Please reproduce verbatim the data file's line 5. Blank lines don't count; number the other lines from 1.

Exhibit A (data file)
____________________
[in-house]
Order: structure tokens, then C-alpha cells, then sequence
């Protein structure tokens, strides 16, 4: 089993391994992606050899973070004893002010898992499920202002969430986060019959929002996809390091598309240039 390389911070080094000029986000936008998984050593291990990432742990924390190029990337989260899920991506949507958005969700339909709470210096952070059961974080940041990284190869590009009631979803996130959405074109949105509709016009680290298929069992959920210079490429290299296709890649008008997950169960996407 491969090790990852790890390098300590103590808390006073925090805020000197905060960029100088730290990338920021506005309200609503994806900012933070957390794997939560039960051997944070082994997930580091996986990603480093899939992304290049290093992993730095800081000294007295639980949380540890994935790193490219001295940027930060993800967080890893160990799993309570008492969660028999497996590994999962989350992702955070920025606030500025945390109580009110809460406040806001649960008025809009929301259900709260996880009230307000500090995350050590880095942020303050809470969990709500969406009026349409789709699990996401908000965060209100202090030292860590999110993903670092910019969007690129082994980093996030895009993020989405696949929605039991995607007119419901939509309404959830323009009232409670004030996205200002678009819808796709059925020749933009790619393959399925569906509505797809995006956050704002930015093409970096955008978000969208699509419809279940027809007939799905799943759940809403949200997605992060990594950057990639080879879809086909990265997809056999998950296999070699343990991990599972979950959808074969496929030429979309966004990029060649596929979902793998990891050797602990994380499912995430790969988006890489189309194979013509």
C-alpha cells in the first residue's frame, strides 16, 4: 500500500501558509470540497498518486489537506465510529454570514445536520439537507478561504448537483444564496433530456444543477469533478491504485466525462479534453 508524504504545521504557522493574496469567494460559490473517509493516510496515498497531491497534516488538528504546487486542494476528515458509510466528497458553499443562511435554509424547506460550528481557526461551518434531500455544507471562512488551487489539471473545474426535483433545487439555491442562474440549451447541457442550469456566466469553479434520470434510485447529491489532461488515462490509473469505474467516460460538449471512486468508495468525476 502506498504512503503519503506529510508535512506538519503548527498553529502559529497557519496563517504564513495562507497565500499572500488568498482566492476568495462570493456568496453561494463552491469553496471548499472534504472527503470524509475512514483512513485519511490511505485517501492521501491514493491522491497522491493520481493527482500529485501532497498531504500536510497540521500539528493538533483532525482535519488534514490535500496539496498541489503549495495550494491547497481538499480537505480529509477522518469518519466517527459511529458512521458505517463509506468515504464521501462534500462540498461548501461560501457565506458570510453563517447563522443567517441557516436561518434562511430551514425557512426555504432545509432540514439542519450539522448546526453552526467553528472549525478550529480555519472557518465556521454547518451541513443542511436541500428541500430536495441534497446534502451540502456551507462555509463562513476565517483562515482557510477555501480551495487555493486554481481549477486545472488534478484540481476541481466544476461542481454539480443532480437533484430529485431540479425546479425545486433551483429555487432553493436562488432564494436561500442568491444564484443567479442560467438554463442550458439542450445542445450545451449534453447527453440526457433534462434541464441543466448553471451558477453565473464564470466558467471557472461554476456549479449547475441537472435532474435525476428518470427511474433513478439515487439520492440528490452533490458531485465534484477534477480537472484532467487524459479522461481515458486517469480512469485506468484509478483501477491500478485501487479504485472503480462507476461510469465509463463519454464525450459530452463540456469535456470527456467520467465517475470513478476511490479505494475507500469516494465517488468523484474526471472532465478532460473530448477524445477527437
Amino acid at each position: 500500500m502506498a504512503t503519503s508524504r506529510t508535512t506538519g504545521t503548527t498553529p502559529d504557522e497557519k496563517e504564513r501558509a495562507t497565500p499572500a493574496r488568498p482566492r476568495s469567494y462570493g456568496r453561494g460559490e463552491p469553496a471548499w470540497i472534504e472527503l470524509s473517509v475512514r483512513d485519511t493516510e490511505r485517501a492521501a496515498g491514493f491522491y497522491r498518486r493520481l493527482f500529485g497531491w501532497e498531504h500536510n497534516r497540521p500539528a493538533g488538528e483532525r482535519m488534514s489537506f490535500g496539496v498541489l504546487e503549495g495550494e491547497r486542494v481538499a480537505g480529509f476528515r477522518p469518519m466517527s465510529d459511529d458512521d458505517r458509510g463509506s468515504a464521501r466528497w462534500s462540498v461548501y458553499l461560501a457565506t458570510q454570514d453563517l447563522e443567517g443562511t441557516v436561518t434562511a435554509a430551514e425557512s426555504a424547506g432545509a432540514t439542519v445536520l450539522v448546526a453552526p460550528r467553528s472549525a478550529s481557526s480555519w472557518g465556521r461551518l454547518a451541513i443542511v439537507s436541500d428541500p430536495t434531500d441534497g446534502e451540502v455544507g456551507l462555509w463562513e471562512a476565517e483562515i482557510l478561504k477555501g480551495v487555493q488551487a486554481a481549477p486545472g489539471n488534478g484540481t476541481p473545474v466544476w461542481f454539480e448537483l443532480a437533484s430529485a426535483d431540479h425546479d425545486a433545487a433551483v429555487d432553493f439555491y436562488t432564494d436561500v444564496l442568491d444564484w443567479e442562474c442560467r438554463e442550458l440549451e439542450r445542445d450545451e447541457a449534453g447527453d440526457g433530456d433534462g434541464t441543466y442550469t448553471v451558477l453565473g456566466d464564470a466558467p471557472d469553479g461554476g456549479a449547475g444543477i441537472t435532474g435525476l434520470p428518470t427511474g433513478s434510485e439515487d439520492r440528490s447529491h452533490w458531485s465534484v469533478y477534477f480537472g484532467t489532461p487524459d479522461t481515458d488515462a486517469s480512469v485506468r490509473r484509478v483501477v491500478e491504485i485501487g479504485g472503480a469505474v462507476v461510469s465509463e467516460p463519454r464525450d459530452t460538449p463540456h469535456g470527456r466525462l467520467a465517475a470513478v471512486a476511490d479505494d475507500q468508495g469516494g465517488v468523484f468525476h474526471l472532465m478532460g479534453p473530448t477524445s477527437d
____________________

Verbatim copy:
Amino acid at each position: 500500500m502506498a504512503t503519503s508524504r506529510t508535512t506538519g504545521t503548527t498553529p502559529d504557522e497557519k496563517e504564513r501558509a495562507t497565500p499572500a493574496r488568498p482566492r476568495s469567494y462570493g456568496r453561494g460559490e463552491p469553496a471548499w470540497i472534504e472527503l470524509s473517509v475512514r483512513d485519511t493516510e490511505r485517501a492521501a496515498g491514493f491522491y497522491r498518486r493520481l493527482f500529485g497531491w501532497e498531504h500536510n497534516r497540521p500539528a493538533g488538528e483532525r482535519m488534514s489537506f490535500g496539496v498541489l504546487e503549495g495550494e491547497r486542494v481538499a480537505g480529509f476528515r477522518p469518519m466517527s465510529d459511529d458512521d458505517r458509510g463509506s468515504a464521501r466528497w462534500s462540498v461548501y458553499l461560501a457565506t458570510q454570514d453563517l447563522e443567517g443562511t441557516v436561518t434562511a435554509a430551514e425557512s426555504a424547506g432545509a432540514t439542519v445536520l450539522v448546526a453552526p460550528r467553528s472549525a478550529s481557526s480555519w472557518g465556521r461551518l454547518a451541513i443542511v439537507s436541500d428541500p430536495t434531500d441534497g446534502e451540502v455544507g456551507l462555509w463562513e471562512a476565517e483562515i482557510l478561504k477555501g480551495v487555493q488551487a486554481a481549477p486545472g489539471n488534478g484540481t476541481p473545474v466544476w461542481f454539480e448537483l443532480a437533484s430529485a426535483d431540479h425546479d425545486a433545487a433551483v429555487d432553493f439555491y436562488t432564494d436561500v444564496l442568491d444564484w443567479e442562474c442560467r438554463e442550458l440549451e439542450r445542445d450545451e447541457a449534453g447527453d440526457g433530456d433534462g434541464t441543466y442550469t448553471v451558477l453565473g456566466d464564470a466558467p471557472d469553479g461554476g456549479a449547475g444543477i441537472t435532474g435525476l434520470p428518470t427511474g433513478s434510485e439515487d439520492r440528490s447529491h452533490w458531485s465534484v469533478y477534477f480537472g484532467t489532461p487524459d479522461t481515458d488515462a486517469s480512469v485506468r490509473r484509478v483501477v491500478e491504485i485501487g479504485g472503480a469505474v462507476v461510469s465509463e467516460p463519454r464525450d459530452t460538449p463540456h469535456g470527456r466525462l467520467a465517475a470513478v471512486a476511490d479505494d475507500q468508495g469516494g465517488v468523484f468525476h474526471l472532465m478532460g479534453p473530448t477524445s477527437d